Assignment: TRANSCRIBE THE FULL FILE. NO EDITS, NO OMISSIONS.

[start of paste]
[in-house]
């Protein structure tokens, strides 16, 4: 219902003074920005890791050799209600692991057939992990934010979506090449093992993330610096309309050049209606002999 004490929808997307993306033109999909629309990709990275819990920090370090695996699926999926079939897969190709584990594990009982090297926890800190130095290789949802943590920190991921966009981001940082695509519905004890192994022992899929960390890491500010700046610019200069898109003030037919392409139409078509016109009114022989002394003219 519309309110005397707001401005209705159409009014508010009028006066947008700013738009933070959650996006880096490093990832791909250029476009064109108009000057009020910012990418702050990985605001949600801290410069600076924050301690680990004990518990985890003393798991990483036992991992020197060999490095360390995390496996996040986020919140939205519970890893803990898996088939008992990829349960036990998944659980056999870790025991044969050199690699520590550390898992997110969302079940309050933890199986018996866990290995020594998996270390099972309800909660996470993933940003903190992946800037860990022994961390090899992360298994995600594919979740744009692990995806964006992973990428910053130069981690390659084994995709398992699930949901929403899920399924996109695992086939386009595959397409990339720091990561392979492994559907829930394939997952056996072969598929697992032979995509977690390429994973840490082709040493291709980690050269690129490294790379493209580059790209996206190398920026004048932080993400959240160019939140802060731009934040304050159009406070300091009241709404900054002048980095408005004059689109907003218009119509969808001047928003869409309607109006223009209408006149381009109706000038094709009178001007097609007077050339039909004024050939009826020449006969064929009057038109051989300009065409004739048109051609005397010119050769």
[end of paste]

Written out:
[in-house]
């Protein structure tokens, strides 16, 4: 219902003074920005890791050799209600692991057939992990934010979506090449093992993330610096309309050049209606002999 004490929808997307993306033109999909629309990709990275819990920090370090695996699926999926079939897969190709584990594990009982090297926890800190130095290789949802943590920190991921966009981001940082695509519905004890192994022992899929960390890491500010700046610019200069898109003030037919392409139409078509016109009114022989002394003219 519309309110005397707001401005209705159409009014508010009028006066947008700013738009933070959650996006880096490093990832791909250029476009064109108009000057009020910012990418702050990985605001949600801290410069600076924050301690680990004990518990985890003393798991990483036992991992020197060999490095360390995390496996996040986020919140939205519970890893803990898996088939008992990829349960036990998944659980056999870790025991044969050199690699520590550390898992997110969302079940309050933890199986018996866990290995020594998996270390099972309800909660996470993933940003903190992946800037860990022994961390090899992360298994995600594919979740744009692990995806964006992973990428910053130069981690390659084994995709398992699930949901929403899920399924996109695992086939386009595959397409990339720091990561392979492994559907829930394939997952056996072969598929697992032979995509977690390429994973840490082709040493291709980690050269690129490294790379493209580059790209996206190398920026004048932080993400959240160019939140802060731009934040304050159009406070300091009241709404900054002048980095408005004059689109907003218009119509969808001047928003869409309607109006223009209408006149381009109706000038094709009178001007097609007077050339039909004024050939009826020449006969064929009057038109051989300009065409004739048109051609005397010119050769």